jazz soloing

Discussion in 'General Instruction [BG]' started by whitenoise, Jan 20, 2003.

  1. whitenoise


    Jan 11, 2003
    ive been playing jazz stuff at school for a while now and was just wondering what a good approach to jazz soloing is. i was thinking about just taking some tunes im familiar with and transcribing some licks and solos. cos at the moment all my solos just end up being the same pentatonic runs again and again. and is it a wiser idea to transcribe bass stuff or trumpet etc. any help would be greatly appreciated.
  2. thrash_jazz


    Jan 11, 2002
    Ottawa, Ontario, Canada
    Artist: JAF Basses, Circle K Strings
    Regarding soloing, I'd say the best approach is to have an idea or two in your head and be able to translate it onto your instrument. This is a far more satisfying method than simply playing patterns, but it requires far more practice (more than I've been putting in of late :() Transcribing solos (in addition to ear training, theory, scale and arpeggio practice and such) is a pretty good way to start. I'd say transcribe anything you like the sound of - bass, trumpet, sax, car horn, etc. Why limit yourself?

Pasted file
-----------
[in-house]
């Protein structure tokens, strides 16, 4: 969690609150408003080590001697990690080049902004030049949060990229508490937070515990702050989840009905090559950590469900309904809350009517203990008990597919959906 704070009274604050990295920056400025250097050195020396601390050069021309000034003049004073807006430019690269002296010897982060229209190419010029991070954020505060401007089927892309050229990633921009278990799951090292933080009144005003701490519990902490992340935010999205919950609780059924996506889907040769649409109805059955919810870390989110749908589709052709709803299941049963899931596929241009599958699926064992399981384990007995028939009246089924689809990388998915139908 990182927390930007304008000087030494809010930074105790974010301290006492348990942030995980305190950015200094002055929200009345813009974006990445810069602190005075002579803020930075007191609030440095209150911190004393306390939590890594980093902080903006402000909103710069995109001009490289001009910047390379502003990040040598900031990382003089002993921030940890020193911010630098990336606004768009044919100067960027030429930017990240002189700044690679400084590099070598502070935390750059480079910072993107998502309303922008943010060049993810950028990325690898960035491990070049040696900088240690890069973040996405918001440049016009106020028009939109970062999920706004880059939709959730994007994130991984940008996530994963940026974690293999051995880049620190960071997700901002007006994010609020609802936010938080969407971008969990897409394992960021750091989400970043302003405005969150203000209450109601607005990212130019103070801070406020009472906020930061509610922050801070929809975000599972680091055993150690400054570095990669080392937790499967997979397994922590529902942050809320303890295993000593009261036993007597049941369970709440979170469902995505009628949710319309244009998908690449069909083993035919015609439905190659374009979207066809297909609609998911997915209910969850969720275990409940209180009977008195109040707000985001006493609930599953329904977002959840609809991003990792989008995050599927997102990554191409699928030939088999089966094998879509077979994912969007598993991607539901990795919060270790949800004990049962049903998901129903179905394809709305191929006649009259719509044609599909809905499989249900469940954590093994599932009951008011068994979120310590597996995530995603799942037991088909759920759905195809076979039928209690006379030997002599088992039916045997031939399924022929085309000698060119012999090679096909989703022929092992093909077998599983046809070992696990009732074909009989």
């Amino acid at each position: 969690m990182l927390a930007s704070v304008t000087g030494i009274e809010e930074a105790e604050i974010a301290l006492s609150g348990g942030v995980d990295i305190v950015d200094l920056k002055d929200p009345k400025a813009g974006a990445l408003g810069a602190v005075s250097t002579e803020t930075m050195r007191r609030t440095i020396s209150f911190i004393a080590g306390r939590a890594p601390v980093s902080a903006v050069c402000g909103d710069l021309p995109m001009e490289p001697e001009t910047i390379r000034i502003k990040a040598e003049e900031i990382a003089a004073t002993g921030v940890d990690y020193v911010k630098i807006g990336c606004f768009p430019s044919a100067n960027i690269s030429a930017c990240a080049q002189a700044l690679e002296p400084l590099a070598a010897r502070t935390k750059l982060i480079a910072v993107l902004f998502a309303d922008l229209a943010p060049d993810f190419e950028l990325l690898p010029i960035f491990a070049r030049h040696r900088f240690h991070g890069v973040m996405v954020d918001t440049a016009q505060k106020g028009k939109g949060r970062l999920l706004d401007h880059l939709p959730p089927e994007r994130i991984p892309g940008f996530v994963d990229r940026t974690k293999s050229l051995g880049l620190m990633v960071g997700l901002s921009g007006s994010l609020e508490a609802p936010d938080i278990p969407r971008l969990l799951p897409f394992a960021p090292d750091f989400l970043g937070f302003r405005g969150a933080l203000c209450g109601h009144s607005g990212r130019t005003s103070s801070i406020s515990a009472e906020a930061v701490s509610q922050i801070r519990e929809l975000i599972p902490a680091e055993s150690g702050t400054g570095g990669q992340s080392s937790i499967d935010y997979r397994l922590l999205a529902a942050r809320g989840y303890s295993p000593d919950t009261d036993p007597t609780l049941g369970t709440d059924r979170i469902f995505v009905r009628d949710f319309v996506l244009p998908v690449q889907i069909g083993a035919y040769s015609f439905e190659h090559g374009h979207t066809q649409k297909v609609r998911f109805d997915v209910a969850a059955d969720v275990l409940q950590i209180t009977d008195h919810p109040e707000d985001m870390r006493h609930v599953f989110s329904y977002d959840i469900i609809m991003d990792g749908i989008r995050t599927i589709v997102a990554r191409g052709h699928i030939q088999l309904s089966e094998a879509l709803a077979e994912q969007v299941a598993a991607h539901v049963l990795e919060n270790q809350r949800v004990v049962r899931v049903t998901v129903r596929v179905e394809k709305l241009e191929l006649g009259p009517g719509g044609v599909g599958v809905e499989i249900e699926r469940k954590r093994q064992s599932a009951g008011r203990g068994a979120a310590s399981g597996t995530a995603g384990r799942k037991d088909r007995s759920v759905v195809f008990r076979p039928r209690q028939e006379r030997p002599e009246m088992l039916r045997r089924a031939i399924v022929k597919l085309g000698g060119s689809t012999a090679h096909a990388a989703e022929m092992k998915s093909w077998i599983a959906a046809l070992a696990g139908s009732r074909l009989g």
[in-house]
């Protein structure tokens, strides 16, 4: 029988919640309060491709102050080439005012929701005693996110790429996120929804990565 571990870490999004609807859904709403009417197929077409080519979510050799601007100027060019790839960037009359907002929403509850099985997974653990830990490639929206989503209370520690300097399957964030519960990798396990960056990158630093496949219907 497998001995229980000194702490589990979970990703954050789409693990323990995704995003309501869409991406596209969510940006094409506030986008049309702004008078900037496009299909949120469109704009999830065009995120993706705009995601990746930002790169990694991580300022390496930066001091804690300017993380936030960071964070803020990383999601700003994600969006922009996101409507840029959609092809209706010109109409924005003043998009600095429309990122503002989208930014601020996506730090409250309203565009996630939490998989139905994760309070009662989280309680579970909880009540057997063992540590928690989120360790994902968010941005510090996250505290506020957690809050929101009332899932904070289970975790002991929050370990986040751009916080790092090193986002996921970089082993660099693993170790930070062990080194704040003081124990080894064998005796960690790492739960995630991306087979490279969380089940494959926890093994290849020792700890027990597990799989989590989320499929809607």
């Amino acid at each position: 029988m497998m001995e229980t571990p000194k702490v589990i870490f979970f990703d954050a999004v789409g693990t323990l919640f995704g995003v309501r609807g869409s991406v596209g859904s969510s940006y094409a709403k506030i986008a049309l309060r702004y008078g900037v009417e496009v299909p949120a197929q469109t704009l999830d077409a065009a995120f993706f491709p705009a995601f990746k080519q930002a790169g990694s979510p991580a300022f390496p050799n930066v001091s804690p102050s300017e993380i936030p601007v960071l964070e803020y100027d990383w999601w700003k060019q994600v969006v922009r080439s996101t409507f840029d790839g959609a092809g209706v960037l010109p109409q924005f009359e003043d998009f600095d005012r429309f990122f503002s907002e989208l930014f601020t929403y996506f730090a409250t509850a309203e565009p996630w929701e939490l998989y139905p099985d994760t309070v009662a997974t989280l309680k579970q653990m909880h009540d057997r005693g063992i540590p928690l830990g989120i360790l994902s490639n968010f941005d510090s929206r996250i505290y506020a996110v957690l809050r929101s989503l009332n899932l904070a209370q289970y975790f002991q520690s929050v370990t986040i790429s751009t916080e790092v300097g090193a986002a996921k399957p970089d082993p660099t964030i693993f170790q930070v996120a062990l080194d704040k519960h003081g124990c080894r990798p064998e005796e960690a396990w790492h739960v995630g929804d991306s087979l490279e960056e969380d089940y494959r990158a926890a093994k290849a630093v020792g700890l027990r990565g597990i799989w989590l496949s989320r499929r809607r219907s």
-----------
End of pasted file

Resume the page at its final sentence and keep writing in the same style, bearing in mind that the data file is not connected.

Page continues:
3. moley


    Sep 5, 2002
    Hampshire, UK
    Consider rhythm as a device in improvising. It's easy to get caught up in the notes, and run up and down scales and things for your solos, but it can get really boring and samey. You'd be surprised at the mileage you can get out of rhythm with relatively few notes.

    Also, consider using the melody as some sort of a basis for your improvisation.

    Look in Mike Dimin's forum - he gave some advice on Jazz improvising relatively recently that you'll find useful.
  4. Lovebown


    Jan 6, 2001
    Well, IMO to be honest... there's no real TRICK to get a good soloing vocabulary. And unfortunately there are no shortcuts. Stuff you can work on is as you mention transcribing stuff from records (especially horn and piano) and bass solos and lines. Other than that it's just practicing your instrument and working on your ears etc.

    In other words, a lifetime in the woodshed ;)